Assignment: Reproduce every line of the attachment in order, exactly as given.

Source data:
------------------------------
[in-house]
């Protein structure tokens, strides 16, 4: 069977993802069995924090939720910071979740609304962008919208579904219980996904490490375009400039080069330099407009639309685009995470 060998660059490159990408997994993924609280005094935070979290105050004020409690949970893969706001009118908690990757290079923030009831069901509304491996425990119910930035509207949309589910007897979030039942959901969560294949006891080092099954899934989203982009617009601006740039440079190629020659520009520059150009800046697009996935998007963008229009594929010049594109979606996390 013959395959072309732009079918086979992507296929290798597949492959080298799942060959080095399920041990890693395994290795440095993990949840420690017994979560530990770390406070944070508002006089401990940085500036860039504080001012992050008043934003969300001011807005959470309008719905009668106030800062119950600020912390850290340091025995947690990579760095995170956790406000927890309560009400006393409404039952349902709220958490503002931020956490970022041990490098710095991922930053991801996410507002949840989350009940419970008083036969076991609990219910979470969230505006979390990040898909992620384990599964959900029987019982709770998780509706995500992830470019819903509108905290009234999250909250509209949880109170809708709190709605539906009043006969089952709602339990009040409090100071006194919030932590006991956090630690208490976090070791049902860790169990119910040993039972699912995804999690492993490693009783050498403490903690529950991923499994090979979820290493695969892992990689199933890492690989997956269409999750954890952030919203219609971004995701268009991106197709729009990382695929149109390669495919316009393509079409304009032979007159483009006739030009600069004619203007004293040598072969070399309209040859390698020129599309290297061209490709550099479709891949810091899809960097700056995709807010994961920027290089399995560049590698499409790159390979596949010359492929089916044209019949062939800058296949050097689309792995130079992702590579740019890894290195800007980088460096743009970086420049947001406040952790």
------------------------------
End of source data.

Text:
[in-house]
């Protein structure tokens, strides 16, 4: 069977993802069995924090939720910071979740609304962008919208579904219980996904490490375009400039080069330099407009639309685009995470 060998660059490159990408997994993924609280005094935070979290105050004020409690949970893969706001009118908690990757290079923030009831069901509304491996425990119910930035509207949309589910007897979030039942959901969560294949006891080092099954899934989203982009617009601006740039440079190629020659520009520059150009800046697009996935998007963008229009594929010049594109979606996390 013959395959072309732009079918086979992507296929290798597949492959080298799942060959080095399920041990890693395994290795440095993990949840420690017994979560530990770390406070944070508002006089401990940085500036860039504080001012992050008043934003969300001011807005959470309008719905009668106030800062119950600020912390850290340091025995947690990579760095995170956790406000927890309560009400006393409404039952349902709220958490503002931020956490970022041990490098710095991922930053991801996410507002949840989350009940419970008083036969076991609990219910979470969230505006979390990040898909992620384990599964959900029987019982709770998780509706995500992830470019819903509108905290009234999250909250509209949880109170809708709190709605539906009043006969089952709602339990009040409090100071006194919030932590006991956090630690208490976090070791049902860790169990119910040993039972699912995804999690492993490693009783050498403490903690529950991923499994090979979820290493695969892992990689199933890492690989997956269409999750954890952030919203219609971004995701268009991106197709729009990382695929149109390669495919316009393509079409304009032979007159483009006739030009600069004619203007004293040598072969070399309209040859390698020129599309290297061209490709550099479709891949810091899809960097700056995709807010994961920027290089399995560049590698499409790159390979596949010359492929089916044209019949062939800058296949050097689309792995130079992702590579740019890894290195800007980088460096743009970086420049947001406040952790």